Interim analysis of the ELOQUENT-2 trial, a randomized, open-label phase 3 study that evaluated the safety and efficacy of combination therapy with the anti–Signaling Lymphocytic Activation Molecule F7 (SLAMF7) monoclonal antibody elotuzumab plus lenalidomide/dexamethasone (ELd) versus lenalidomide/dexamethasone (Ld) in patients with relapsed/refractory multiple myeloma (MM), had previously demonstrated significant improvements in progression-free survival (PFS) and overall response rate1; the extended 3-year follow-up results of this trial were reported by Dimopoulos and colleagues.2 A total of 646 patients with relapsed/refractory MM were randomized to receive ELd (n = 321) or Ld (n = 325). Del(17p) was observed in 32% of patients in each arm, and refractoriness to the most recent line of therapy was observed in 35% of patients in each arm. This 3-year follow-up analysis showed that ELd therapy was associated with a significant prolongation of PFS compared with Ld therapy (26% vs 18%; hazard ratio, 0.70; P = .0004). Consistently, ELd therapy resulted in a significantly higher overall response rate (79% vs 66%; P = .0002) compared with Ld therapy. Consistent improvement in PFS and overall survival was observed with ELd versus Ld across all predefined subgroups, including those with unfavorable cytogenetics. Grade 3/4 adverse events in the ELd-treated and Ld-treated cohorts included lymphopenia (78% vs 49%), neutropenia (26% vs 33%), anemia (15% vs 16%), and thrombocytopenia (21% vs 20%). High rates of infections (any grade) were reported in both arms (83% vs 75%); exposure-adjusted infection rates were found to be comparable (196 vs 193). Post hoc analyses assessing patient-reported worst pain found that responding patients achieved sustained worst pain improvements and that a higher proportion of patients in the ELd cohort achieved pain improvement compared with control (74 vs 56 patients). Based on these updated 3-year efficacy and safety results of the ELOQUENT-2 study, the authors concluded that incorporation of elotuzumab into the Ld backbone yields sustained improvements in efficacy outcomes without aggravating toxicities. Based largely on the strength of these data, elotuzumab in combination with lenalidomide and dexamethasone was approved on November 30, 2015, by the US Food and Drug Administration for patients with MM who have received 1 to 3 prior therapies.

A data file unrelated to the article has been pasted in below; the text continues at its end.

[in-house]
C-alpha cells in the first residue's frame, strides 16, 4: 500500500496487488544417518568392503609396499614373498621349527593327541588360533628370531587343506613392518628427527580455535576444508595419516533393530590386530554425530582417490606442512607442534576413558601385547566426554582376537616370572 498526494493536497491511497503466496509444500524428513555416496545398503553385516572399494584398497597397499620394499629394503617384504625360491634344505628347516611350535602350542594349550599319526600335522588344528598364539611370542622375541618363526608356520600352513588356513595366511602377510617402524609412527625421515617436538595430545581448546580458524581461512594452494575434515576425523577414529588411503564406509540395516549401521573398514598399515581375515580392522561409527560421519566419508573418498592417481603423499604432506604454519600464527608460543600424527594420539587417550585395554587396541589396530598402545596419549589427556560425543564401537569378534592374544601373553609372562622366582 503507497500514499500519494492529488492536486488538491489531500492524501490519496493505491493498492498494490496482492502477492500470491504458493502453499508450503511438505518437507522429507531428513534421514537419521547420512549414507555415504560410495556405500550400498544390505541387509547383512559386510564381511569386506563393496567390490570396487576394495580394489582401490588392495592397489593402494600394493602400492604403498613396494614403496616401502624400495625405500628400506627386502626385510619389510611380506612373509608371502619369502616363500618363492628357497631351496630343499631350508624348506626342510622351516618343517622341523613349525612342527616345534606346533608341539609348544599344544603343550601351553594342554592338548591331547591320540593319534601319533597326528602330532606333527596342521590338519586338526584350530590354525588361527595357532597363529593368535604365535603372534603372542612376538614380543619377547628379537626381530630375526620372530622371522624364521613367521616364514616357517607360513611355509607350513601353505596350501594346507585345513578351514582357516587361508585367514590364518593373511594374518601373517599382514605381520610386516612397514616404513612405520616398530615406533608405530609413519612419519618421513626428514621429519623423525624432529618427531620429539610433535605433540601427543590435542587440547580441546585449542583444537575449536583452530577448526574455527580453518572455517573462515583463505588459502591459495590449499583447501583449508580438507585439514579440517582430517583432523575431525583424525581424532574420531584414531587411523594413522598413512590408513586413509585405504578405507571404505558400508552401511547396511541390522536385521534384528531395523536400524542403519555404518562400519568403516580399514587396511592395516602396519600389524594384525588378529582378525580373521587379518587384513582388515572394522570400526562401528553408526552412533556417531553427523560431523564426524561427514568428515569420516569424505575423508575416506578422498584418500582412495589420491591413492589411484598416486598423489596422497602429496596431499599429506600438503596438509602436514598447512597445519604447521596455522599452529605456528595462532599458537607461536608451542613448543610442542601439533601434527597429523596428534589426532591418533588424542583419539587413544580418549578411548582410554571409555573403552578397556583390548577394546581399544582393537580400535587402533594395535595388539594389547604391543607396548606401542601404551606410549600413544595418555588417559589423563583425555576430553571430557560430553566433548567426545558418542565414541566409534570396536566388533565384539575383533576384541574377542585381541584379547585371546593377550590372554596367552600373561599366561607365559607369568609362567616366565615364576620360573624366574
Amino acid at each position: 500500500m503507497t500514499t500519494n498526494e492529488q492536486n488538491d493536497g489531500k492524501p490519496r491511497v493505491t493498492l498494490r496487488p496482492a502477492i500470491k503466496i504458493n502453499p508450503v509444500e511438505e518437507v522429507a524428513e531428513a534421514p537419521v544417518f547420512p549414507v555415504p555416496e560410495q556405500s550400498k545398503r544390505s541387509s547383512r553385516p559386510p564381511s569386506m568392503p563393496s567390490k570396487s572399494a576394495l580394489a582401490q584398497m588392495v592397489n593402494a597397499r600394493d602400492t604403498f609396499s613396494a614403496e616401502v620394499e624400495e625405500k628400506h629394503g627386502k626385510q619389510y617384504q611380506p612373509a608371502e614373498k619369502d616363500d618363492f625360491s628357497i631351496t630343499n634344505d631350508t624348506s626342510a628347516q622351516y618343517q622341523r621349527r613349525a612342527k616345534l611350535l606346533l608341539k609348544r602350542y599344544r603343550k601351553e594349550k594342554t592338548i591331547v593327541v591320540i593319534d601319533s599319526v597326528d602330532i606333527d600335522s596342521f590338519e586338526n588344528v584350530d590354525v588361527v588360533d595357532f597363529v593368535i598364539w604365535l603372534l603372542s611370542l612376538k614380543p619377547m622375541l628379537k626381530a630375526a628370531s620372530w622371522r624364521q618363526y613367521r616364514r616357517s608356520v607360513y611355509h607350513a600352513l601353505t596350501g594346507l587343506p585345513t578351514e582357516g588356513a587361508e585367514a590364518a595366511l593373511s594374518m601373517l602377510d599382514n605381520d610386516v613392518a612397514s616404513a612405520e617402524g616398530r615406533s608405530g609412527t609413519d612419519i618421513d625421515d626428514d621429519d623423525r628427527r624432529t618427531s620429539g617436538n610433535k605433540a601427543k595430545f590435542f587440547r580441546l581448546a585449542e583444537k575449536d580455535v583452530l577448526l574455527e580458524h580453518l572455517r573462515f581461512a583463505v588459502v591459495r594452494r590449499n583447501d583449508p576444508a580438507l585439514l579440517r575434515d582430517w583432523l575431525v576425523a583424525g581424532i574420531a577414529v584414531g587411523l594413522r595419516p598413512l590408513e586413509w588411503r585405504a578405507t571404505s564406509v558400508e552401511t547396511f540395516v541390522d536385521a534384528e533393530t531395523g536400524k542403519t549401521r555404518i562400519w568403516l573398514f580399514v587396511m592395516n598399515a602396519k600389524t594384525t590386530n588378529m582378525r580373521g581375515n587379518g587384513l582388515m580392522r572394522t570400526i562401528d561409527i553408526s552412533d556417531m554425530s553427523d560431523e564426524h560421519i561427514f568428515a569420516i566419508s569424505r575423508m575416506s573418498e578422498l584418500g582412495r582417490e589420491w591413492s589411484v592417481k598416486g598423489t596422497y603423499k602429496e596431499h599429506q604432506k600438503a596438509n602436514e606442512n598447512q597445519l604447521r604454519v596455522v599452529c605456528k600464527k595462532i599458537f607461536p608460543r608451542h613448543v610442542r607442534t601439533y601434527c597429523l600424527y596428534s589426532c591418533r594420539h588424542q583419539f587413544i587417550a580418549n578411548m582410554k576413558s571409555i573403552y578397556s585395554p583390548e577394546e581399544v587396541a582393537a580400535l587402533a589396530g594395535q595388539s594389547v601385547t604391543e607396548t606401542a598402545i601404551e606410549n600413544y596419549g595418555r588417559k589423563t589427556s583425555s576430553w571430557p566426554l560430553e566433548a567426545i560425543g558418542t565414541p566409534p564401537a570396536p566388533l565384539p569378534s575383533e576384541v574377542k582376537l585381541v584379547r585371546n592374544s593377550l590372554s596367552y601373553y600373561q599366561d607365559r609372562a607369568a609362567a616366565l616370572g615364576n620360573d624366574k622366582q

- Lonial S, et al. N Engl J Med. 2015;373:621-631.
- Dimopoulos M, et al. ASH 2015. Abstract 28.